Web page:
14 Jan 2002 – The Maharashtra State Electricity Board (MSEB) in India will not resume offtake from the Dabhol Power Company (DPC) while beleaguered US energy giant Enron is involved with the $2.9bn project, according to an MSEB official. “We want Enron out. Unless the foreign company goes, we do not want to participate in the DPC rescue package,” said the official.
Relations between the MSEB, sole customer for the Dabhol plant, and bankrupt Enron have hit rock bottom with their long-running dispute over contracts for power now being pursued through arbitration and legal proceedings.
Enron is the largest (65 per cent) stakeholder in the DPC in which MSEB has a 15 per cent stake, but production at the plant has been halted since May and plans to finish a second phase of construction put on hold whilst Enron take steps to withdraw from the project.
The MSEB said that they would only consider resuming offtake if the consortium of financial institutions led by the Industrial Development Bank of India (IDBI) was successful in buying out the foreign interests. Such a transaction would involve selling the interests on to an Indian investor, such as Tata Power or BSES, which have expressed interest.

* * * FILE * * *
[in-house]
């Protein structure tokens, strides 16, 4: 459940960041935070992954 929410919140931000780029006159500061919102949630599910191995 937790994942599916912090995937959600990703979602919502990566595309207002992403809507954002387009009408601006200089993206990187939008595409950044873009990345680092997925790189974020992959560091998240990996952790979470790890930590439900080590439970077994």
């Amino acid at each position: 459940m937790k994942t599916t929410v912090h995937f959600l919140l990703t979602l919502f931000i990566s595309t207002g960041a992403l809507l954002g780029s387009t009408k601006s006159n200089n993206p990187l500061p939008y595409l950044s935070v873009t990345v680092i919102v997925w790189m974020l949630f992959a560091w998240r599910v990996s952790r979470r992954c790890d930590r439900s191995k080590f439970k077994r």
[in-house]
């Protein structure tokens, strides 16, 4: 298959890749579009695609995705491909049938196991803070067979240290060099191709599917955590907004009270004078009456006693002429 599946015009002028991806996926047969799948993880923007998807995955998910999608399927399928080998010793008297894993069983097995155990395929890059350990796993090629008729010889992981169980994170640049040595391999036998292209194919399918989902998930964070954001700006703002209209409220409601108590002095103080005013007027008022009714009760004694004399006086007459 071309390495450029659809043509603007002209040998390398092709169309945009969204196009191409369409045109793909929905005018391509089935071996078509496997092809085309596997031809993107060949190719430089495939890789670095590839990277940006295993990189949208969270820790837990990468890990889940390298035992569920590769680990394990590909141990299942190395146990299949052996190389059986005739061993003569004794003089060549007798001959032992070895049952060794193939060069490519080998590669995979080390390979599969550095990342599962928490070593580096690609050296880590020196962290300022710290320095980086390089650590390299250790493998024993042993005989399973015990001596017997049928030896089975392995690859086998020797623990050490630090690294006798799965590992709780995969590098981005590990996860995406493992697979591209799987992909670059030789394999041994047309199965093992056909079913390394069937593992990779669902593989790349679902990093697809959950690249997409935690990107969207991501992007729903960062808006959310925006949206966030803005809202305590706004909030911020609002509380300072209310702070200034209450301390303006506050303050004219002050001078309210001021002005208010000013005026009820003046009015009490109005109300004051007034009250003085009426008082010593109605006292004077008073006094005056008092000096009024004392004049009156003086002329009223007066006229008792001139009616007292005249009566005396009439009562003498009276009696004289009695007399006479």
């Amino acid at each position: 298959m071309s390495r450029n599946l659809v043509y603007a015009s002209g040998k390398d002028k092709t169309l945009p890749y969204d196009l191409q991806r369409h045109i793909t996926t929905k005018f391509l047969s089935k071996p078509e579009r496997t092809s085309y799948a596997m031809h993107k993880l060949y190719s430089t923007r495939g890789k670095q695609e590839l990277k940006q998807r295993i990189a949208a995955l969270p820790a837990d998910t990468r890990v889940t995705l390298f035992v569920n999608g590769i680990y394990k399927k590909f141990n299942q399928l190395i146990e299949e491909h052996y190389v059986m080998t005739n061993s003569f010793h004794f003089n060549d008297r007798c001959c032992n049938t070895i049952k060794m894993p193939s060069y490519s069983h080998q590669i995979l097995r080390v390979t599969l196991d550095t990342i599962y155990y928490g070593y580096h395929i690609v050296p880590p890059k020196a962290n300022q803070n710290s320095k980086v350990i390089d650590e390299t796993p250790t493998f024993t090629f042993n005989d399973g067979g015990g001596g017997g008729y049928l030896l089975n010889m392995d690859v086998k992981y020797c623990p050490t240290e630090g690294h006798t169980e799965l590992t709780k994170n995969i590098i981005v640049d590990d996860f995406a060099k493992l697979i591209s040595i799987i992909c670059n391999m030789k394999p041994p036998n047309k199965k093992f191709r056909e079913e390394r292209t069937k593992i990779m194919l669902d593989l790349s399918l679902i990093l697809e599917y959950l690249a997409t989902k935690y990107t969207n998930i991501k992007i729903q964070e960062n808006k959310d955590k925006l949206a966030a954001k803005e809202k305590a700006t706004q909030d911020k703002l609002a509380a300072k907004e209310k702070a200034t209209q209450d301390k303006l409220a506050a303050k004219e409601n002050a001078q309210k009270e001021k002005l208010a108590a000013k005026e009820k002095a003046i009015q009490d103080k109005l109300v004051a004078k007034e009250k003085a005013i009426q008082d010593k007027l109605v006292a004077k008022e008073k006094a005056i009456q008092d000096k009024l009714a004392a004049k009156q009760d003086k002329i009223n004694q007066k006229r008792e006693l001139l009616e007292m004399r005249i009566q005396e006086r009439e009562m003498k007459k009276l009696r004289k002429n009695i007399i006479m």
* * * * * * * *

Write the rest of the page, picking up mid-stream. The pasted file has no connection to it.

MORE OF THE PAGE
The official said MSEB had communicated its position to IDBI and was awaiting a reply.
The financial institutions that have lent money to the project are anxious to see production recommence in order to generate income to secure phase two of the project. MSEB said it would not bow to this pressure and would “definitely default in its payments and given the reputation of the present Enron management in DPC, the board would immediately be slapped with legal notices and payment claims”.
MSEB said it was ready to work with a prospective Indian buyer rather than Enron, which was enforcing contractual terms involving the conduct of all disputes in London.
The failure of the high-profile undertaking is an embarrassment to the Indian government, which had hoped to attract more foreign investment on the back of the project. It is also worrying Indian lenders including the IDBI which has a Rs62bn exposure to the project.